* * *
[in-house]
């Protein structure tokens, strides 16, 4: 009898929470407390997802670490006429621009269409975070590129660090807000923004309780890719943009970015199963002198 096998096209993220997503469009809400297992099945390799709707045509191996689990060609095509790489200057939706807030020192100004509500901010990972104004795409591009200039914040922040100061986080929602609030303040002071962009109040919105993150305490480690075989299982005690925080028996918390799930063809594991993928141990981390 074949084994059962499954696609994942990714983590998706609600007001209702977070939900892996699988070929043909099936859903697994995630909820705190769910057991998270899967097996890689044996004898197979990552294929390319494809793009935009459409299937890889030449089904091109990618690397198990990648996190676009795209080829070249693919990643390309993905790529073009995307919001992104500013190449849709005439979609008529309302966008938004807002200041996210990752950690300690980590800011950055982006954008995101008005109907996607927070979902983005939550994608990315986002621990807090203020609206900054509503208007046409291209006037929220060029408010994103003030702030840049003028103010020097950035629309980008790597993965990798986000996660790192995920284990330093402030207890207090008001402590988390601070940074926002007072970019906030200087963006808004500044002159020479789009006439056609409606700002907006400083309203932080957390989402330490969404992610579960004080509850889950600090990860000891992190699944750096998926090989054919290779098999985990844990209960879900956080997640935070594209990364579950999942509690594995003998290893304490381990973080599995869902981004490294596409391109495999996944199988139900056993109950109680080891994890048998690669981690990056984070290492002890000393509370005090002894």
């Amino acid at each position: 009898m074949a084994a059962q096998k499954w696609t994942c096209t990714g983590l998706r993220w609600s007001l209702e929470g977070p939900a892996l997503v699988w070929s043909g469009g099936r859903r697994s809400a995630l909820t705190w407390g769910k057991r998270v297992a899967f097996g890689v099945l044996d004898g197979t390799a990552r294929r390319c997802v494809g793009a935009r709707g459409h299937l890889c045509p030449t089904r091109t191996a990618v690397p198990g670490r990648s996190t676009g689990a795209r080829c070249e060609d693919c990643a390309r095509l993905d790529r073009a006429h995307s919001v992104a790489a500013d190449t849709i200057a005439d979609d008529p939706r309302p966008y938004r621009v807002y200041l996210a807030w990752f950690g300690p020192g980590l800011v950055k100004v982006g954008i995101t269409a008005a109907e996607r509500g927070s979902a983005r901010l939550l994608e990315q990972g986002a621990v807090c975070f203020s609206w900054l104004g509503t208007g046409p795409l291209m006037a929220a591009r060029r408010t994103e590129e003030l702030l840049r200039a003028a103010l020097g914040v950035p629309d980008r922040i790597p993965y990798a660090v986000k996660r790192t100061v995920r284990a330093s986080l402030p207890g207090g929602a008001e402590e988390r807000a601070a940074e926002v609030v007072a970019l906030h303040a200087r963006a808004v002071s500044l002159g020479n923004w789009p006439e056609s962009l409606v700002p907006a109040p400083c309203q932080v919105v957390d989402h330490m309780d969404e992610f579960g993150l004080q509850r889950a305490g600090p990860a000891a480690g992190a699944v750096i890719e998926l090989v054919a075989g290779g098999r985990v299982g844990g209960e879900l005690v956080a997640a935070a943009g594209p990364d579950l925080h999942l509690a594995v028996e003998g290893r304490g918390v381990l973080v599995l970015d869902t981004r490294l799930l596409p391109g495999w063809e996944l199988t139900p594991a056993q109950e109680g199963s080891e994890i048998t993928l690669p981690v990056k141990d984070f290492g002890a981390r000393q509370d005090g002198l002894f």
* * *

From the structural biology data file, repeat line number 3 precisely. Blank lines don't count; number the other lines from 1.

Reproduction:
């Amino acid at each position: 009898m074949a084994a059962q096998k499954w696609t994942c096209t990714g983590l998706r993220w609600s007001l209702e929470g977070p939900a892996l997503v699988w070929s043909g469009g099936r859903r697994s809400a995630l909820t705190w407390g769910k057991r998270v297992a899967f097996g890689v099945l044996d004898g197979t390799a990552r294929r390319c997802v494809g793009a935009r709707g459409h299937l890889c045509p030449t089904r091109t191996a990618v690397p198990g670490r990648s996190t676009g689990a795209r080829c070249e060609d693919c990643a390309r095509l993905d790529r073009a006429h995307s919001v992104a790489a500013d190449t849709i200057a005439d979609d008529p939706r309302p966008y938004r621009v807002y200041l996210a807030w990752f950690g300690p020192g980590l800011v950055k100004v982006g954008i995101t269409a008005a109907e996607r509500g927070s979902a983005r901010l939550l994608e990315q990972g986002a621990v807090c975070f203020s609206w900054l104004g509503t208007g046409p795409l291209m006037a929220a591009r060029r408010t994103e590129e003030l702030l840049r200039a003028a103010l020097g914040v950035p629309d980008r922040i790597p993965y990798a660090v986000k996660r790192t100061v995920r284990a330093s986080l402030p207890g207090g929602a008001e402590e988390r807000a601070a940074e926002v609030v007072a970019l906030h303040a200087r963006a808004v002071s500044l002159g020479n923004w789009p006439e056609s962009l409606v700002p907006a109040p400083c309203q932080v919105v957390d989402h330490m309780d969404e992610f579960g993150l004080q509850r889950a305490g600090p990860a000891a480690g992190a699944v750096i890719e998926l090989v054919a075989g290779g098999r985990v299982g844990g209960e879900l005690v956080a997640a935070a943009g594209p990364d579950l925080h999942l509690a594995v028996e003998g290893r304490g918390v381990l973080v599995l970015d869902t981004r490294l799930l596409p391109g495999w063809e996944l199988t139900p594991a056993q109950e109680g199963s080891e994890i048998t993928l690669p981690v990056k141990d984070f290492g002890a981390r000393q509370d005090g002198l002894f």